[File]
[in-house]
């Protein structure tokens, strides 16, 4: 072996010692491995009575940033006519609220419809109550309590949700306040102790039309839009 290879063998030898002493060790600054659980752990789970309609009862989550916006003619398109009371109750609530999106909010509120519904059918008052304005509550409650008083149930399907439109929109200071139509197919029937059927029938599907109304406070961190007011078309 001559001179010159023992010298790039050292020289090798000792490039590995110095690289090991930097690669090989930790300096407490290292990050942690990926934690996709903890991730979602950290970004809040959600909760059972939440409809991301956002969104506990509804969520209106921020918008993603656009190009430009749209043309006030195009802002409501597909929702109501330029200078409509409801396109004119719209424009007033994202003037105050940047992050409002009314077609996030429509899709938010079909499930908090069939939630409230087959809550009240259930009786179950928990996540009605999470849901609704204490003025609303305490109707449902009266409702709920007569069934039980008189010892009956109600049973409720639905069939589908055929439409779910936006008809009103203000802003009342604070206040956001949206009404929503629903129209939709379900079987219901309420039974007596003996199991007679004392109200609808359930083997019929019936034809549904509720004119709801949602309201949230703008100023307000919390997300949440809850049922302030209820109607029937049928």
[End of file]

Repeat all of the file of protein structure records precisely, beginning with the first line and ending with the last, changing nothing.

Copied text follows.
[in-house]
């Protein structure tokens, strides 16, 4: 072996010692491995009575940033006519609220419809109550309590949700306040102790039309839009 290879063998030898002493060790600054659980752990789970309609009862989550916006003619398109009371109750609530999106909010509120519904059918008052304005509550409650008083149930399907439109929109200071139509197919029937059927029938599907109304406070961190007011078309 001559001179010159023992010298790039050292020289090798000792490039590995110095690289090991930097690669090989930790300096407490290292990050942690990926934690996709903890991730979602950290970004809040959600909760059972939440409809991301956002969104506990509804969520209106921020918008993603656009190009430009749209043309006030195009802002409501597909929702109501330029200078409509409801396109004119719209424009007033994202003037105050940047992050409002009314077609996030429509899709938010079909499930908090069939939630409230087959809550009240259930009786179950928990996540009605999470849901609704204490003025609303305490109707449902009266409702709920007569069934039980008189010892009956109600049973409720639905069939589908055929439409779910936006008809009103203000802003009342604070206040956001949206009404929503629903129209939709379900079987219901309420039974007596003996199991007679004392109200609808359930083997019929019936034809549904509720004119709801949602309201949230703008100023307000919390997300949440809850049922302030209820109607029937049928």